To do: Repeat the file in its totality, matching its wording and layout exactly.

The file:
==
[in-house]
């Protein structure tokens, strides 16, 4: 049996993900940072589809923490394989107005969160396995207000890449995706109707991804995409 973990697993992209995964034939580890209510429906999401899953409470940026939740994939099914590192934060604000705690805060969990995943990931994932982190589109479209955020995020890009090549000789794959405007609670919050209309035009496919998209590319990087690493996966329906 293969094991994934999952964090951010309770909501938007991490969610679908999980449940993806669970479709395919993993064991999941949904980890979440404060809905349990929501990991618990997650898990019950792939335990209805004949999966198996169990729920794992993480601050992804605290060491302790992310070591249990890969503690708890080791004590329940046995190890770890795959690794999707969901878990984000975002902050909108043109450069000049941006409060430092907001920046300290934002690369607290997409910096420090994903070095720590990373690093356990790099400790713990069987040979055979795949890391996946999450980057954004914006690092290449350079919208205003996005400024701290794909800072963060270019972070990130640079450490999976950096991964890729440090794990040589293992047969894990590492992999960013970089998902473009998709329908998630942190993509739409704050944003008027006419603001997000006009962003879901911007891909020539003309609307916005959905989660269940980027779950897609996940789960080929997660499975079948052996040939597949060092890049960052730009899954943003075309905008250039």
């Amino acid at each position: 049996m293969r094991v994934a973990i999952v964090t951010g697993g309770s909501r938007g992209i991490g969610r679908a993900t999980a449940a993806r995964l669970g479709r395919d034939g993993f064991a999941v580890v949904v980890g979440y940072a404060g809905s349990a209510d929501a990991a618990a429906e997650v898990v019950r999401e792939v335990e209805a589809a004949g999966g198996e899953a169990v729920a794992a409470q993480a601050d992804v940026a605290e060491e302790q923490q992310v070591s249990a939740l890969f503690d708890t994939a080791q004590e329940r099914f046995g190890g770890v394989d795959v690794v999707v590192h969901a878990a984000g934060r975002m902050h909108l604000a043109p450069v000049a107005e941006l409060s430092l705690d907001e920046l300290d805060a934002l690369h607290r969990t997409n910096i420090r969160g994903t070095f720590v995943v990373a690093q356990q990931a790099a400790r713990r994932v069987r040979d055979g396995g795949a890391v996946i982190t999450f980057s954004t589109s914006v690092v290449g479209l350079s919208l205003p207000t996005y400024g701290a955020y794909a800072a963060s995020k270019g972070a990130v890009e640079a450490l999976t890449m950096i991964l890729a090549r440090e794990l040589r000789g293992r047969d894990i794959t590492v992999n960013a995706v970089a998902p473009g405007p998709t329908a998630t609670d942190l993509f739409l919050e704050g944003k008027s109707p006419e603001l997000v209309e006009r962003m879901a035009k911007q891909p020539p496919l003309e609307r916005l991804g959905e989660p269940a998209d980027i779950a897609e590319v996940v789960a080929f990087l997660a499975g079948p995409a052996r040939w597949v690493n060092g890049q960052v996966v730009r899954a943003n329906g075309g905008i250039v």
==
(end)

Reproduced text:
[in-house]
């Protein structure tokens, strides 16, 4: 049996993900940072589809923490394989107005969160396995207000890449995706109707991804995409 973990697993992209995964034939580890209510429906999401899953409470940026939740994939099914590192934060604000705690805060969990995943990931994932982190589109479209955020995020890009090549000789794959405007609670919050209309035009496919998209590319990087690493996966329906 293969094991994934999952964090951010309770909501938007991490969610679908999980449940993806669970479709395919993993064991999941949904980890979440404060809905349990929501990991618990997650898990019950792939335990209805004949999966198996169990729920794992993480601050992804605290060491302790992310070591249990890969503690708890080791004590329940046995190890770890795959690794999707969901878990984000975002902050909108043109450069000049941006409060430092907001920046300290934002690369607290997409910096420090994903070095720590990373690093356990790099400790713990069987040979055979795949890391996946999450980057954004914006690092290449350079919208205003996005400024701290794909800072963060270019972070990130640079450490999976950096991964890729440090794990040589293992047969894990590492992999960013970089998902473009998709329908998630942190993509739409704050944003008027006419603001997000006009962003879901911007891909020539003309609307916005959905989660269940980027779950897609996940789960080929997660499975079948052996040939597949060092890049960052730009899954943003075309905008250039």
């Amino acid at each position: 049996m293969r094991v994934a973990i999952v964090t951010g697993g309770s909501r938007g992209i991490g969610r679908a993900t999980a449940a993806r995964l669970g479709r395919d034939g993993f064991a999941v580890v949904v980890g979440y940072a404060g809905s349990a209510d929501a990991a618990a429906e997650v898990v019950r999401e792939v335990e209805a589809a004949g999966g198996e899953a169990v729920a794992a409470q993480a601050d992804v940026a605290e060491e302790q923490q992310v070591s249990a939740l890969f503690d708890t994939a080791q004590e329940r099914f046995g190890g770890v394989d795959v690794v999707v590192h969901a878990a984000g934060r975002m902050h909108l604000a043109p450069v000049a107005e941006l409060s430092l705690d907001e920046l300290d805060a934002l690369h607290r969990t997409n910096i420090r969160g994903t070095f720590v995943v990373a690093q356990q990931a790099a400790r713990r994932v069987r040979d055979g396995g795949a890391v996946i982190t999450f980057s954004t589109s914006v690092v290449g479209l350079s919208l205003p207000t996005y400024g701290a955020y794909a800072a963060s995020k270019g972070a990130v890009e640079a450490l999976t890449m950096i991964l890729a090549r440090e794990l040589r000789g293992r047969d894990i794959t590492v992999n960013a995706v970089a998902p473009g405007p998709t329908a998630t609670d942190l993509f739409l919050e704050g944003k008027s109707p006419e603001l997000v209309e006009r962003m879901a035009k911007q891909p020539p496919l003309e609307r916005l991804g959905e989660p269940a998209d980027i779950a897609e590319v996940v789960a080929f990087l997660a499975g079948p995409a052996r040939w597949v690493n060092g890049q960052v996966v730009r899954a943003n329906g075309g905008i250039v």